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White Plains Develops Bundle to Improve Communication

WHITE PLAINS, N.Y. — As another way to improve communication, administration and staff at White Plains Hospital Center developed its own nursing bundle. Over the past year, the nursing department has rolled out two of three initiatives: hourly rounding and bedside reporting. White boards in patient rooms with individualized care needs will be the third initiative introduced in the next few months.

“We start each initiative on one unit, then we identify what works and what needs to be changed,” says Leigh Anne McMahon, RN, MS, CCRN, vice president and chief nursing officer. “Based on our changes and recommendations, the units that have started them can help others who begin the initiatives.”

Nursing staff started the hourly rounding program on the orthopedic unit in partnership with the Studer group and experienced a 36% decrease in call lights. Because of that success, RNs initiated the program on maternal/child, and in response to their efforts, patient satisfaction results have risen between 96% to 98%.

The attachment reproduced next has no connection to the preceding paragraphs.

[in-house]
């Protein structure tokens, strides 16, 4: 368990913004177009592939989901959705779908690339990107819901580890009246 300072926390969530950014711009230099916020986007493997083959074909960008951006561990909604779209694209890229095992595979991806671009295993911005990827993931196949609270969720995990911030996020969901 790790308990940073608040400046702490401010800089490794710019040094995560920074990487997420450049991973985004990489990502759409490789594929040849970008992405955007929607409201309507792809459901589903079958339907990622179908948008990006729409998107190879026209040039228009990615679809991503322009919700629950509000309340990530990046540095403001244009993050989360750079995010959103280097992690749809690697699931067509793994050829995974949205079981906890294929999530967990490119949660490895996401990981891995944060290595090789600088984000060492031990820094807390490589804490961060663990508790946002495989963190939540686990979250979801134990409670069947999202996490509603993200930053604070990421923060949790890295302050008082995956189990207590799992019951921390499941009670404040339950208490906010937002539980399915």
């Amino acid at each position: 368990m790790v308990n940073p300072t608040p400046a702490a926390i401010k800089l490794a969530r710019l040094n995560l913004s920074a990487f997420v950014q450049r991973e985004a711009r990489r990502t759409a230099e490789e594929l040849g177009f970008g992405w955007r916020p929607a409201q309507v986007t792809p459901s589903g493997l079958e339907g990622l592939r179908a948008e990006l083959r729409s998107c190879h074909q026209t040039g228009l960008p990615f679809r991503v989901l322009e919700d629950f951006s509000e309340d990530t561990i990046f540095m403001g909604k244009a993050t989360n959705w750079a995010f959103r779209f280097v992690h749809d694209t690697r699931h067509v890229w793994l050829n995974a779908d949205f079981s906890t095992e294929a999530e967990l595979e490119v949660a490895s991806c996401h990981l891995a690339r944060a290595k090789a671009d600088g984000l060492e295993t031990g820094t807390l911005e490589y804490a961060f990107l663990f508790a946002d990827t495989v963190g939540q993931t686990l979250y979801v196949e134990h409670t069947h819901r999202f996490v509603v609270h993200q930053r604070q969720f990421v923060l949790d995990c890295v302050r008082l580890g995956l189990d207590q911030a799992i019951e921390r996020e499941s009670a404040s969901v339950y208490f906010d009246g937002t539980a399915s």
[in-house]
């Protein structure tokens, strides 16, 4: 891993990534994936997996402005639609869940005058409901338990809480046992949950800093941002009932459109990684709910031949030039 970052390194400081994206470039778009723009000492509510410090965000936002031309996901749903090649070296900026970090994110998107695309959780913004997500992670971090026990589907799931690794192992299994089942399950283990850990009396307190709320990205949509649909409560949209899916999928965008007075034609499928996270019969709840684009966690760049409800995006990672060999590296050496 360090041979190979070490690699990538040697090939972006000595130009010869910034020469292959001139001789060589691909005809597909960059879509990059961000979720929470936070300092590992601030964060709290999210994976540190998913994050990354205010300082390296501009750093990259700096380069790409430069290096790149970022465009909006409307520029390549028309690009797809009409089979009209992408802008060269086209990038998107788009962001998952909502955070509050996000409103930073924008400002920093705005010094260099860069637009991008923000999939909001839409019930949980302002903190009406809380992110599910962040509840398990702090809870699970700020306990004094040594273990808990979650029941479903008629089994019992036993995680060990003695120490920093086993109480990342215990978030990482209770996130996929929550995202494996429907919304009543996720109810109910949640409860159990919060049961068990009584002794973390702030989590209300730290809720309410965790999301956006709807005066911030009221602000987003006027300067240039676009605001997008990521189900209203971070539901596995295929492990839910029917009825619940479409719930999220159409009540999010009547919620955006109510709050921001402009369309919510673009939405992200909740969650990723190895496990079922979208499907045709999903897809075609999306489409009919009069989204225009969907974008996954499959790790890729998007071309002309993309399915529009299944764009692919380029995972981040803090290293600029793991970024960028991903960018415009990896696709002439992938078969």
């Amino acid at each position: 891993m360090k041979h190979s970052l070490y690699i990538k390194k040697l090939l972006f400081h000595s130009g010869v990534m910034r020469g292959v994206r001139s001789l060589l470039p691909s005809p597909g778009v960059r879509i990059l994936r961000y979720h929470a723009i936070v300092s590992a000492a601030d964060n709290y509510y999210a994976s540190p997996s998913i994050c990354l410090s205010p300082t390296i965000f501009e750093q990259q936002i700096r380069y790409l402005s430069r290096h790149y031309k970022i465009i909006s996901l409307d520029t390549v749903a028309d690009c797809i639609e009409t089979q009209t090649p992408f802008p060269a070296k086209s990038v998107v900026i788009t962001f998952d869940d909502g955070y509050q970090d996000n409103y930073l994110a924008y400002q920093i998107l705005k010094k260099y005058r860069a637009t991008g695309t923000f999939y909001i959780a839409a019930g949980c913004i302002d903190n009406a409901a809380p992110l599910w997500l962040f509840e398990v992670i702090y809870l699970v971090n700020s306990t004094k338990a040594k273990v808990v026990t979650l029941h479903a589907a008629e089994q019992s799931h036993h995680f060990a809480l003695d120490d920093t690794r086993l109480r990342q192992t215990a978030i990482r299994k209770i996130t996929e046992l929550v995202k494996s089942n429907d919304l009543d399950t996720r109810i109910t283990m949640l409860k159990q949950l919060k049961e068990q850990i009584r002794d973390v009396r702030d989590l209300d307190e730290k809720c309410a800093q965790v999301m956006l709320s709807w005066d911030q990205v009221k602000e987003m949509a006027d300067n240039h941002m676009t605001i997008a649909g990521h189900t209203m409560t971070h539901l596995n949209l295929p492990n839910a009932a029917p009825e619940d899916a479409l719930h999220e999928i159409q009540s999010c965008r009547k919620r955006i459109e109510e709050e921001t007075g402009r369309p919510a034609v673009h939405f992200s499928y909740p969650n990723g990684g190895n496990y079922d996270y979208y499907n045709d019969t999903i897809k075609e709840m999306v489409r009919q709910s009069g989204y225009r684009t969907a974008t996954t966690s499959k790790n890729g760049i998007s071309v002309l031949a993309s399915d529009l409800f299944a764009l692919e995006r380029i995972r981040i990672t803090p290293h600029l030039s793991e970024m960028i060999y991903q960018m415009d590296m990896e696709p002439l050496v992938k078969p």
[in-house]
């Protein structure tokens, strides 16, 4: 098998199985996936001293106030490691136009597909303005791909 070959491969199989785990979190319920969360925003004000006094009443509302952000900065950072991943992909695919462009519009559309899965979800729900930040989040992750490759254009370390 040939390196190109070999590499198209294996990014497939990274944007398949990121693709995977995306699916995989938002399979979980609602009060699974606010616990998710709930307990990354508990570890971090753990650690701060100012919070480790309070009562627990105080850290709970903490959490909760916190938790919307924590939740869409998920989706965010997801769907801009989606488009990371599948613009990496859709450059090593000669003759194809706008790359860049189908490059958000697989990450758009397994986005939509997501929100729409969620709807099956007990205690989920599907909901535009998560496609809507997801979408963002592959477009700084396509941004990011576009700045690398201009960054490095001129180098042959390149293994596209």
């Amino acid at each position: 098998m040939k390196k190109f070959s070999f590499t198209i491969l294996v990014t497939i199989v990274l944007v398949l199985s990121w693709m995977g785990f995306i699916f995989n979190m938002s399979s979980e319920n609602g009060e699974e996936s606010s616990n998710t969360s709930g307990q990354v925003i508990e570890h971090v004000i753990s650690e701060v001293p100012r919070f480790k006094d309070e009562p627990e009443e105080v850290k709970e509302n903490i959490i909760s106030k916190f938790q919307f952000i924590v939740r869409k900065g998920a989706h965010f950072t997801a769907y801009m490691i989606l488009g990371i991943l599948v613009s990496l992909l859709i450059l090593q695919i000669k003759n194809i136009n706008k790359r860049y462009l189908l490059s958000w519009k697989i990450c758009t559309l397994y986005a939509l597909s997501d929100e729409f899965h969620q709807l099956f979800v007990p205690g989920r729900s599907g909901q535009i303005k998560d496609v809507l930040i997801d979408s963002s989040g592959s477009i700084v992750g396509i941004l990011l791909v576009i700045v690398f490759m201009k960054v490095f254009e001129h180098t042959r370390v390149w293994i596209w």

Leigh Anne McMahon, RN

The 3P’s (pain, personal needs, and parenting) is the nursing focus during the rounding with new mothers. Rounding occurs every two hours, and logs are kept in the patient’s room. At night, rounding is changed to every four hours. Nursery nurses use BABY (breastfeeding/bottlefeeding, assessment, bassinet supplies, and Yes, I Know) as their guides for the hourly baby rounding. Yes, I Know refers to circumcision consent and care and car seat safety. “We designed our guidelines and questions for our nursing rounding based on the concerns that mothers most frequently brought to us,” says Joan Carlin-Halpern, RNC, MS, NNP, director of maternal/child.

Bedside reporting has been initiated on the medical-surgical/pediatric unit as well, and Reema Joseph, RN, assistant nurse manager says, “Staff members feel they can prioritize and be more prepared with planning nursing care after seeing and spending time with patients during bedside shift report. Patients feel that when they are included, they are empowered to take an active role in recovery.”

The whiteboards will offer another way for nurses, patients, and families to communicate with one another. Patients and families will be more involved in setting up and achieving healthcare goals. “We are in the process of designing a template, which will include items such as the RN name, date, time, and patient needs, such as pain and patient safety concerns,” McMahon says.

By | 2020-04-15T14:42:50-04:00 September 21st, 2009|Categories: New York/New Jersey Metro, Regional|0 Comments

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